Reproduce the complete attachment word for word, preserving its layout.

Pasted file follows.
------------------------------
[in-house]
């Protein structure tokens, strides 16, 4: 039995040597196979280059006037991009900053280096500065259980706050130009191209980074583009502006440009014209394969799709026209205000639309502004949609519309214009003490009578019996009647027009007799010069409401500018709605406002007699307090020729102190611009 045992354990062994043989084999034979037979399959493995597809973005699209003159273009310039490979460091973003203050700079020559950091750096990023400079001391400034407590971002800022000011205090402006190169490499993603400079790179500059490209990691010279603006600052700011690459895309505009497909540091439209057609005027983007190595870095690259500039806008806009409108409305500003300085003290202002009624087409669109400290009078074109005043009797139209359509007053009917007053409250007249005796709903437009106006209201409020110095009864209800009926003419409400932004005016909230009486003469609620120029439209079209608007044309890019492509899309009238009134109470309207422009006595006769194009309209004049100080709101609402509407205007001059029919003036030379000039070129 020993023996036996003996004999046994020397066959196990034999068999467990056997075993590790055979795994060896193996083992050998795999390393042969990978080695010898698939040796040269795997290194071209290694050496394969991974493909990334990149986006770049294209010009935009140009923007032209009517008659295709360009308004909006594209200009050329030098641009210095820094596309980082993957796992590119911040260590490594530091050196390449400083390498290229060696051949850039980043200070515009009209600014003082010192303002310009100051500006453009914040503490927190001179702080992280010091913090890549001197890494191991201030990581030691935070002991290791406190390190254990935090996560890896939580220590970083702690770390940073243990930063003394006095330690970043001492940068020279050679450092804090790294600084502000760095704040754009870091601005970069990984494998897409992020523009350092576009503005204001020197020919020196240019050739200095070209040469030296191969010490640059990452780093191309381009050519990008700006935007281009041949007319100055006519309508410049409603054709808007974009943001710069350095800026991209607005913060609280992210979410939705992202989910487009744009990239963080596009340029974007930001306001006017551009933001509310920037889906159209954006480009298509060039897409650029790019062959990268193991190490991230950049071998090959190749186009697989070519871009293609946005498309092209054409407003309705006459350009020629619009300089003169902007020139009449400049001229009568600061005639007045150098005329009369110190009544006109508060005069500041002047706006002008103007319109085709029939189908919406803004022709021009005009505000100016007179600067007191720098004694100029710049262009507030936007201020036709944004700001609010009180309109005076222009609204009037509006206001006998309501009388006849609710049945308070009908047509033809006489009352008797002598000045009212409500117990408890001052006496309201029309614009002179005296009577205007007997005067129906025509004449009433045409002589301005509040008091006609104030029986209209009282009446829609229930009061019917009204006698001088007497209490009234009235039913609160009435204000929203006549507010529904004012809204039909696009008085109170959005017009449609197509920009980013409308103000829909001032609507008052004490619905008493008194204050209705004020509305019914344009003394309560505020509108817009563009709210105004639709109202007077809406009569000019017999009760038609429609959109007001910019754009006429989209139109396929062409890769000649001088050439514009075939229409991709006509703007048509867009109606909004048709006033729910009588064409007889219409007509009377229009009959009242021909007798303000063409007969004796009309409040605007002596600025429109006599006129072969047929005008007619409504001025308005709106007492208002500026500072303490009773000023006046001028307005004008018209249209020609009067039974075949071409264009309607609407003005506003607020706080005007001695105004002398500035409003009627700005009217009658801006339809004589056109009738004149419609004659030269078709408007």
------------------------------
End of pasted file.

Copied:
[in-house]
């Protein structure tokens, strides 16, 4: 039995040597196979280059006037991009900053280096500065259980706050130009191209980074583009502006440009014209394969799709026209205000639309502004949609519309214009003490009578019996009647027009007799010069409401500018709605406002007699307090020729102190611009 045992354990062994043989084999034979037979399959493995597809973005699209003159273009310039490979460091973003203050700079020559950091750096990023400079001391400034407590971002800022000011205090402006190169490499993603400079790179500059490209990691010279603006600052700011690459895309505009497909540091439209057609005027983007190595870095690259500039806008806009409108409305500003300085003290202002009624087409669109400290009078074109005043009797139209359509007053009917007053409250007249005796709903437009106006209201409020110095009864209800009926003419409400932004005016909230009486003469609620120029439209079209608007044309890019492509899309009238009134109470309207422009006595006769194009309209004049100080709101609402509407205007001059029919003036030379000039070129 020993023996036996003996004999046994020397066959196990034999068999467990056997075993590790055979795994060896193996083992050998795999390393042969990978080695010898698939040796040269795997290194071209290694050496394969991974493909990334990149986006770049294209010009935009140009923007032209009517008659295709360009308004909006594209200009050329030098641009210095820094596309980082993957796992590119911040260590490594530091050196390449400083390498290229060696051949850039980043200070515009009209600014003082010192303002310009100051500006453009914040503490927190001179702080992280010091913090890549001197890494191991201030990581030691935070002991290791406190390190254990935090996560890896939580220590970083702690770390940073243990930063003394006095330690970043001492940068020279050679450092804090790294600084502000760095704040754009870091601005970069990984494998897409992020523009350092576009503005204001020197020919020196240019050739200095070209040469030296191969010490640059990452780093191309381009050519990008700006935007281009041949007319100055006519309508410049409603054709808007974009943001710069350095800026991209607005913060609280992210979410939705992202989910487009744009990239963080596009340029974007930001306001006017551009933001509310920037889906159209954006480009298509060039897409650029790019062959990268193991190490991230950049071998090959190749186009697989070519871009293609946005498309092209054409407003309705006459350009020629619009300089003169902007020139009449400049001229009568600061005639007045150098005329009369110190009544006109508060005069500041002047706006002008103007319109085709029939189908919406803004022709021009005009505000100016007179600067007191720098004694100029710049262009507030936007201020036709944004700001609010009180309109005076222009609204009037509006206001006998309501009388006849609710049945308070009908047509033809006489009352008797002598000045009212409500117990408890001052006496309201029309614009002179005296009577205007007997005067129906025509004449009433045409002589301005509040008091006609104030029986209209009282009446829609229930009061019917009204006698001088007497209490009234009235039913609160009435204000929203006549507010529904004012809204039909696009008085109170959005017009449609197509920009980013409308103000829909001032609507008052004490619905008493008194204050209705004020509305019914344009003394309560505020509108817009563009709210105004639709109202007077809406009569000019017999009760038609429609959109007001910019754009006429989209139109396929062409890769000649001088050439514009075939229409991709006509703007048509867009109606909004048709006033729910009588064409007889219409007509009377229009009959009242021909007798303000063409007969004796009309409040605007002596600025429109006599006129072969047929005008007619409504001025308005709106007492208002500026500072303490009773000023006046001028307005004008018209249209020609009067039974075949071409264009309607609407003005506003607020706080005007001695105004002398500035409003009627700005009217009658801006339809004589056109009738004149419609004659030269078709408007």